- Symptom/Presentation: Ataxia, Dizziness, and Vertigo | Fatigue | Headaches | Abdominal Pain | Syncope
- Age: Teenager
To Learn More
To view pediatric review articles on this topic from the past year check PubMed.
Evidence-based medicine information on this topic can be found at SearchingPediatrics.com, the National Guideline Clearinghouse and the Cochrane Database of Systematic Reviews.
Information prescriptions for patients can be found at MedlinePlus for this topic: Autonomic Nervous System Disorder
To view current news articles on this topic check Google News.
To view images related to this topic check Google Images.
Axelrod, FB, Chelimsky GG, Weese-Mayer DE.
Pediatric Autonomic Disorders. Pediatrics. 2006:18, 309-21.
Stewart JM, Medow MS. Orthostatic Intolerance. eMedicine.
Available from the Internet at http://emedicine.medscape.com/article/902155-overview (rev. 10/5/2009, cited 2/10/2010).
Johnson JN, Mack KJ, Kuntz NL, Brands CK, Porter CJ, Fischer PR. Postural orthostatic tachycardia syndrome: a clinical review.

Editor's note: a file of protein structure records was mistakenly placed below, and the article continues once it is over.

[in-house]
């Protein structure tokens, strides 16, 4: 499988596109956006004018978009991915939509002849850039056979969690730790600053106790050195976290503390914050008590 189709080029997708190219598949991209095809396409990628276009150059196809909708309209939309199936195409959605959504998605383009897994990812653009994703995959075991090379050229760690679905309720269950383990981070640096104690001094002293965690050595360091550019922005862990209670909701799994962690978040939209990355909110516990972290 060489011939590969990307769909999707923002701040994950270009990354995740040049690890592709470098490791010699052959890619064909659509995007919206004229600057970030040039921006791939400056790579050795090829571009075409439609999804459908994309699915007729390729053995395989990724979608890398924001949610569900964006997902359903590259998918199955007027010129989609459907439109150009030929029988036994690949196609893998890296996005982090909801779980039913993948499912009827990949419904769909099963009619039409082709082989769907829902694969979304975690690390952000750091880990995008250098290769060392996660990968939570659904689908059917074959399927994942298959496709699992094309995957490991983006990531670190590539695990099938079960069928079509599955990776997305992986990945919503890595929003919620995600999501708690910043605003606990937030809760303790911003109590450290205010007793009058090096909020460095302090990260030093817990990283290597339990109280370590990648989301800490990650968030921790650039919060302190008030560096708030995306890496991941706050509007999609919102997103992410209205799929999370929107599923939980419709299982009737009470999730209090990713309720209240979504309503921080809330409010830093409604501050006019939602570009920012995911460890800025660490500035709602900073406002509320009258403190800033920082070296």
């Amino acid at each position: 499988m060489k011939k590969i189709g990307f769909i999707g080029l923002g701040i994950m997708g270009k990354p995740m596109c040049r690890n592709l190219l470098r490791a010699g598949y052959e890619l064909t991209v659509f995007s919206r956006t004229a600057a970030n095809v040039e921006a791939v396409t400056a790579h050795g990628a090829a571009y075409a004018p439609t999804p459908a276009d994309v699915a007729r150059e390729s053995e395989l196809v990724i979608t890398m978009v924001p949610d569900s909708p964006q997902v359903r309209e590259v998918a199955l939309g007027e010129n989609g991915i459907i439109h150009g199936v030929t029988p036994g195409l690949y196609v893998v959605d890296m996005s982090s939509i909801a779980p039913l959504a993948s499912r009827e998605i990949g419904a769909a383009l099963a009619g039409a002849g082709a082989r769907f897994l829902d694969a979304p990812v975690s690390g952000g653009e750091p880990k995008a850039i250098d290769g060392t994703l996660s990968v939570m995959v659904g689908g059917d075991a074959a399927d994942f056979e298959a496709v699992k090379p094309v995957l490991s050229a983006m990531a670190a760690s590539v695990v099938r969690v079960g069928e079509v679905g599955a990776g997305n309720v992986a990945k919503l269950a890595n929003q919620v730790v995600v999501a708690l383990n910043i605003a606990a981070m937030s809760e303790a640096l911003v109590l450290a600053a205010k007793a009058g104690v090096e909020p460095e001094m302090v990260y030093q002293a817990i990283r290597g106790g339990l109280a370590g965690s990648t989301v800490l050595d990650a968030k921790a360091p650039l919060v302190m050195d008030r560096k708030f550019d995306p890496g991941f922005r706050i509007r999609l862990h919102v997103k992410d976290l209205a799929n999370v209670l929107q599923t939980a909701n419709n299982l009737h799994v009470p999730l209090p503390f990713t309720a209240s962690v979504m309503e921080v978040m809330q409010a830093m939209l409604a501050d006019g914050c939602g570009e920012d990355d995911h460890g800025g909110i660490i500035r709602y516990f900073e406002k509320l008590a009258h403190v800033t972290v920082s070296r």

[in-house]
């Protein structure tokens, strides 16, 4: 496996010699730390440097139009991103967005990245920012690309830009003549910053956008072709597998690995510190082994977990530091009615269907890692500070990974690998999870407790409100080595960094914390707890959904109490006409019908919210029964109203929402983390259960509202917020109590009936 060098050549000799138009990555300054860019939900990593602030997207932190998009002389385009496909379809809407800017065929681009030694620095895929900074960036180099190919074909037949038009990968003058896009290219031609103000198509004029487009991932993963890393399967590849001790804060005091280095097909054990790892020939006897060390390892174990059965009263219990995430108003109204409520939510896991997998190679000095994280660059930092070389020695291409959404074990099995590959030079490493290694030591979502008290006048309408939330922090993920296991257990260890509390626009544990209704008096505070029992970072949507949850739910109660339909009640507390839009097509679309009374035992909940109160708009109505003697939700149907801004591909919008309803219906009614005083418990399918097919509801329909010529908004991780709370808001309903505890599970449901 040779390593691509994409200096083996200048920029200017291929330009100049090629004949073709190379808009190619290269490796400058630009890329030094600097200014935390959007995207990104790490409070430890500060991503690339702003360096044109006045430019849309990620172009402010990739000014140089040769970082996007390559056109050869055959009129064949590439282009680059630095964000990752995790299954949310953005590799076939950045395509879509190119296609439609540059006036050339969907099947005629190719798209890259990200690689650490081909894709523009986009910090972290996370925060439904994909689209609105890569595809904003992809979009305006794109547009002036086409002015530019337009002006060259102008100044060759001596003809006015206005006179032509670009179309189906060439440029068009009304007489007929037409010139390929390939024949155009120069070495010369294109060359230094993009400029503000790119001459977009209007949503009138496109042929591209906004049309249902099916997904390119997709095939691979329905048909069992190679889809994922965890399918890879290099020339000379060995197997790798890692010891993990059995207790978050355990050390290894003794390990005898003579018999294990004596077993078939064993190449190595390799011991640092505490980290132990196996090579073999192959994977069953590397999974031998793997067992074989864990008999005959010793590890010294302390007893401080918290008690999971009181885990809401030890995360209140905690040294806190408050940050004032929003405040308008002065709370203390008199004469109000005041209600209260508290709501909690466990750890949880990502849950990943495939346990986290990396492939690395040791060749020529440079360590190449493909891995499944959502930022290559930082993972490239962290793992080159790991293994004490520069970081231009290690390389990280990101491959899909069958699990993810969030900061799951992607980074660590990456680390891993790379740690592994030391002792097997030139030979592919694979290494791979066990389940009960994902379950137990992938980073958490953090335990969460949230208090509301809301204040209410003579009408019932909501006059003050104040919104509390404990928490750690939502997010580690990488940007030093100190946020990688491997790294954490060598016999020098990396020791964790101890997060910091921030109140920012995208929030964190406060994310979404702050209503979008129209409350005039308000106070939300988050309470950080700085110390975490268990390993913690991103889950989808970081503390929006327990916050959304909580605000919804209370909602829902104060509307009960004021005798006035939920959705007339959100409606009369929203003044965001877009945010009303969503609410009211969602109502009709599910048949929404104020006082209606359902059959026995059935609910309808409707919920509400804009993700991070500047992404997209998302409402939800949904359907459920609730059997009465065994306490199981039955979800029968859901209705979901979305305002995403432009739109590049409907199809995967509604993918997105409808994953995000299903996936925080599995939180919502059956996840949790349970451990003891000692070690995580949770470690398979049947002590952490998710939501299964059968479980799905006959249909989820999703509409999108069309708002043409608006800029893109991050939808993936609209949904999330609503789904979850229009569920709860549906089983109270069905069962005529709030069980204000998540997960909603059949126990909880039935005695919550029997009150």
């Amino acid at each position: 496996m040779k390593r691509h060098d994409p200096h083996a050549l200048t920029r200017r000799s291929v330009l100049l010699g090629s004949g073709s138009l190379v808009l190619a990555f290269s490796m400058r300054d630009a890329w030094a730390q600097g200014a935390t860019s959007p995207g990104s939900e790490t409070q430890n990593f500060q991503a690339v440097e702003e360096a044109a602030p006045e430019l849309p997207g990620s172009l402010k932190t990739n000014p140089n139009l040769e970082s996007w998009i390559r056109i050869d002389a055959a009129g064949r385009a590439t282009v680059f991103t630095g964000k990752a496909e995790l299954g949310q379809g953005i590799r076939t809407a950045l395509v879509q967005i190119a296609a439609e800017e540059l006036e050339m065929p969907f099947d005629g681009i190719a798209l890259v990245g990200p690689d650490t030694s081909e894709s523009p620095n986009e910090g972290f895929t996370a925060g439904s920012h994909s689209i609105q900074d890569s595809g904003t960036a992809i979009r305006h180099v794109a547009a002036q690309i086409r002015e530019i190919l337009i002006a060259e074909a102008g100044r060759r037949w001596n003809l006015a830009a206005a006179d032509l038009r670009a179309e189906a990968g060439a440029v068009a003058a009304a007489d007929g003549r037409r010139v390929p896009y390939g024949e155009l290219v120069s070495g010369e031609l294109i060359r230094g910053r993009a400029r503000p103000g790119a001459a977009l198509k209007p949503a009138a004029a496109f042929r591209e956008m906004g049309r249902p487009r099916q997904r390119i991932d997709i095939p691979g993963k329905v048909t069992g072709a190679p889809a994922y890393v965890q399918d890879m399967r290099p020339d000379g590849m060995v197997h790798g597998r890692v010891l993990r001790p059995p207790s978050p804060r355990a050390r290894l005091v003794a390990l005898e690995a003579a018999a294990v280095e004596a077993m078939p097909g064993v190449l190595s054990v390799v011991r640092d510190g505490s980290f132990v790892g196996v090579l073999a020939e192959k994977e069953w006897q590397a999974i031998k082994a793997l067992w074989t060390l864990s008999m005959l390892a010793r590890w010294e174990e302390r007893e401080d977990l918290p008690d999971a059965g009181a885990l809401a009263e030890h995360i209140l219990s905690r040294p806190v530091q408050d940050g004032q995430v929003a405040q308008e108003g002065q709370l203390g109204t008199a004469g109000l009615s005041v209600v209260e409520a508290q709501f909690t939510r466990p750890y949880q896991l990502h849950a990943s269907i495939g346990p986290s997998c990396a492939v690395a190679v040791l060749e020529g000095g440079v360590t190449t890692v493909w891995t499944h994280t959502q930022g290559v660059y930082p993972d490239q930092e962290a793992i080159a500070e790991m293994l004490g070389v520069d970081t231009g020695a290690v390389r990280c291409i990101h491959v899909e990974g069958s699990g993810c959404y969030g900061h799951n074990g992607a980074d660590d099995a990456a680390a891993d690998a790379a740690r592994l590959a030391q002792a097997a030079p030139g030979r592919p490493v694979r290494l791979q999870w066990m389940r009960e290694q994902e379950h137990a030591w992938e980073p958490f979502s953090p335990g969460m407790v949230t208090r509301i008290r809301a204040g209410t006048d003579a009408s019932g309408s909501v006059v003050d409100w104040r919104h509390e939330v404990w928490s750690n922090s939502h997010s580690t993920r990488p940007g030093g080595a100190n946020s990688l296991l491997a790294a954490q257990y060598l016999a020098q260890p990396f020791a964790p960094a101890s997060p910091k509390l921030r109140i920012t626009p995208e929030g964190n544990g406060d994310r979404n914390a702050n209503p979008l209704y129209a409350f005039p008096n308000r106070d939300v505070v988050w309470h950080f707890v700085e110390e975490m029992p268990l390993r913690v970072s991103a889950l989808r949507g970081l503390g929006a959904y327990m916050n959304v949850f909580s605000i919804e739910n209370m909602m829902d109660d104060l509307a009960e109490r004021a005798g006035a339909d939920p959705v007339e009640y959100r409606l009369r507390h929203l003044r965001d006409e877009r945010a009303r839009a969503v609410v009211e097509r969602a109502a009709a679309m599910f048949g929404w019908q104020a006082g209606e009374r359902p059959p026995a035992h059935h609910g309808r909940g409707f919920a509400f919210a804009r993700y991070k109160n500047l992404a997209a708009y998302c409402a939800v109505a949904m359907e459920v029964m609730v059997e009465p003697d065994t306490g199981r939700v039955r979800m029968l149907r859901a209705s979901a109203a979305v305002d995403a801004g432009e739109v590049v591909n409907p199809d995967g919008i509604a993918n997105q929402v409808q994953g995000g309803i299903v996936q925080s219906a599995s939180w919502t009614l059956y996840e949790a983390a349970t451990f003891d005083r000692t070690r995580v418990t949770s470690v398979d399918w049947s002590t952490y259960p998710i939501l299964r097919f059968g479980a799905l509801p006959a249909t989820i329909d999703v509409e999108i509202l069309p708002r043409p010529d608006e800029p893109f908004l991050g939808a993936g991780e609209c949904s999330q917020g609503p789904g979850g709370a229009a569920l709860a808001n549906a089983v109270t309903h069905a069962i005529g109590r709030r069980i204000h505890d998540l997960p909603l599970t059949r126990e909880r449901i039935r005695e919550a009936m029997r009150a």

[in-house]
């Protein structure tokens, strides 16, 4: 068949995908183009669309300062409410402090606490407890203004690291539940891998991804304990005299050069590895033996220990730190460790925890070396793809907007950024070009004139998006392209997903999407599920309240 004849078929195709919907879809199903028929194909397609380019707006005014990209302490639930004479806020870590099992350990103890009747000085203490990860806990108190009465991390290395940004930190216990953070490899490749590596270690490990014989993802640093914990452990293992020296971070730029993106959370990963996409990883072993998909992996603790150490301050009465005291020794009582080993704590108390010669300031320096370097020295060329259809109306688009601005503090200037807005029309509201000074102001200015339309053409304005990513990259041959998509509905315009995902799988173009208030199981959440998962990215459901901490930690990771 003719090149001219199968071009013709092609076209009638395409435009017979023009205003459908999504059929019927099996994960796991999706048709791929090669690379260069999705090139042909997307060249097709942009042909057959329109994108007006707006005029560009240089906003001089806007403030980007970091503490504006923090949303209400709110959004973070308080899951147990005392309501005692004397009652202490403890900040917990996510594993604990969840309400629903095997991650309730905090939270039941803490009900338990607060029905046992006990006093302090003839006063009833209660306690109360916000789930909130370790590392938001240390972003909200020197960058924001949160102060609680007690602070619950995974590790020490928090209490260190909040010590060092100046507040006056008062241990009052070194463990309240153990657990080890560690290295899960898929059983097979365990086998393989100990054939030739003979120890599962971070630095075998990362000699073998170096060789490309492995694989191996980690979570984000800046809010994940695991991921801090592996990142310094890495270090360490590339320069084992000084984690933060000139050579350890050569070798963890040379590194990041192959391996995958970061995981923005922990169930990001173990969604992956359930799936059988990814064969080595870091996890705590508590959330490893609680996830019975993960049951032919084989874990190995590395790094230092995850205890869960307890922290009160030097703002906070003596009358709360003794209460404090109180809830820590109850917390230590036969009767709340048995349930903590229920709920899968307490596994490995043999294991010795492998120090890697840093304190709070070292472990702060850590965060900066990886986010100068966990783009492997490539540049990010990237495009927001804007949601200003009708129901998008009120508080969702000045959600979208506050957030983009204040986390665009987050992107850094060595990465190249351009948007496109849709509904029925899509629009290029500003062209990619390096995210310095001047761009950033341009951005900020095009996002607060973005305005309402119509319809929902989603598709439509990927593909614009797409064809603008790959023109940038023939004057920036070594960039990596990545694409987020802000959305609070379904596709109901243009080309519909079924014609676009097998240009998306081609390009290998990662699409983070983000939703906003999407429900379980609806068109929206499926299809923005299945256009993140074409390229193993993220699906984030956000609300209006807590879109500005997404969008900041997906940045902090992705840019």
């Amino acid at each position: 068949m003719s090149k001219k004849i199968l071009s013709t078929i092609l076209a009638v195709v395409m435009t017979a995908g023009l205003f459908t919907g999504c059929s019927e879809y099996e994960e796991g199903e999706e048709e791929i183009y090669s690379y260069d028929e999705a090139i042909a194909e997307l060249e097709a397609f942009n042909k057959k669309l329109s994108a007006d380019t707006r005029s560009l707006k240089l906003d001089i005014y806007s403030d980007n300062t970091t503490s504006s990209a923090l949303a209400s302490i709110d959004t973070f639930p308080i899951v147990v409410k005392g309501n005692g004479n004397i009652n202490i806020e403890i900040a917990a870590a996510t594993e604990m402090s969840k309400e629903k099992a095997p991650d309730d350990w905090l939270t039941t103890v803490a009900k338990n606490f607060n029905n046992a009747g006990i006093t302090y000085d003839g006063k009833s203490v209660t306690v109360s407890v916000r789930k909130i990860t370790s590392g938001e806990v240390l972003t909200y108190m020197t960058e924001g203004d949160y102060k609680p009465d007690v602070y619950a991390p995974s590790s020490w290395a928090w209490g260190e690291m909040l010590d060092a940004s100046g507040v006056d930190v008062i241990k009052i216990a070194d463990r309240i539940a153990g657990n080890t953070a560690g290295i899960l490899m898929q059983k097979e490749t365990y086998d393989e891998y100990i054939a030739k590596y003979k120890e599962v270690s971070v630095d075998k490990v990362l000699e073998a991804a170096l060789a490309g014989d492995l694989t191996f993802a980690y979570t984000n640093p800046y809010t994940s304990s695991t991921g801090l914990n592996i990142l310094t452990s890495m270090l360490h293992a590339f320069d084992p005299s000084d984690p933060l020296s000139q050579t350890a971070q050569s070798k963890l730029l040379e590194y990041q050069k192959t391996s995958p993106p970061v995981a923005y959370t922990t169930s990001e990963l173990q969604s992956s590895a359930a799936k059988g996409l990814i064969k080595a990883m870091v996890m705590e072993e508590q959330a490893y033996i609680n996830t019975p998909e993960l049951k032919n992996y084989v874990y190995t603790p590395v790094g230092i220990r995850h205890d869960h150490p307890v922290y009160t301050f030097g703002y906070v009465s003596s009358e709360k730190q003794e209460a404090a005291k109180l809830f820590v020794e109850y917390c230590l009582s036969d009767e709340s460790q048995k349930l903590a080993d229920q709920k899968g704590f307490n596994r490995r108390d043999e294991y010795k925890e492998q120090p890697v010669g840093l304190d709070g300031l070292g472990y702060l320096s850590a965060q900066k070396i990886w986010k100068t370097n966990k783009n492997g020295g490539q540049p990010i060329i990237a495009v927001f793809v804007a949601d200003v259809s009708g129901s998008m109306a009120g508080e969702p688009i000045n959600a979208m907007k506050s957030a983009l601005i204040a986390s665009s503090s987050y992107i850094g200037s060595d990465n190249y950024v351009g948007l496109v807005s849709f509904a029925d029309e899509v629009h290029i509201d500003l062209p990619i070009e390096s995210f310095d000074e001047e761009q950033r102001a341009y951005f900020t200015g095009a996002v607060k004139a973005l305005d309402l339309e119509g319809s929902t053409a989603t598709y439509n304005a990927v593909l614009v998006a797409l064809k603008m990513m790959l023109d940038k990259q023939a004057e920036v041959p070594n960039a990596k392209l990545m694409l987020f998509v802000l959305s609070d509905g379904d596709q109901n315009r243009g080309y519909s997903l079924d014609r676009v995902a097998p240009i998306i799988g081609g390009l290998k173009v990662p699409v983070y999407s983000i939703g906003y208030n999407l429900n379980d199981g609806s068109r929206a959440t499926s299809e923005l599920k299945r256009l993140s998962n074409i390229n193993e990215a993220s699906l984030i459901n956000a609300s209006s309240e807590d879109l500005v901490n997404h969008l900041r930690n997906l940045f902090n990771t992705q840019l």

Pediatr Neurol. 2010 Feb;42(2):77-85.
ACGME Competencies Highlighted by Case
1. When interacting with patients and their families, the health care professional communicates effectively and demonstrates caring and respectful behaviors.
2. Essential and accurate information about the patients’ is gathered.
3. Informed decisions about diagnostic and therapeutic interventions based on patient information and preferences, up-to-date scientific evidence, and clinical judgment is made.
4. Patient management plans are developed and carried out.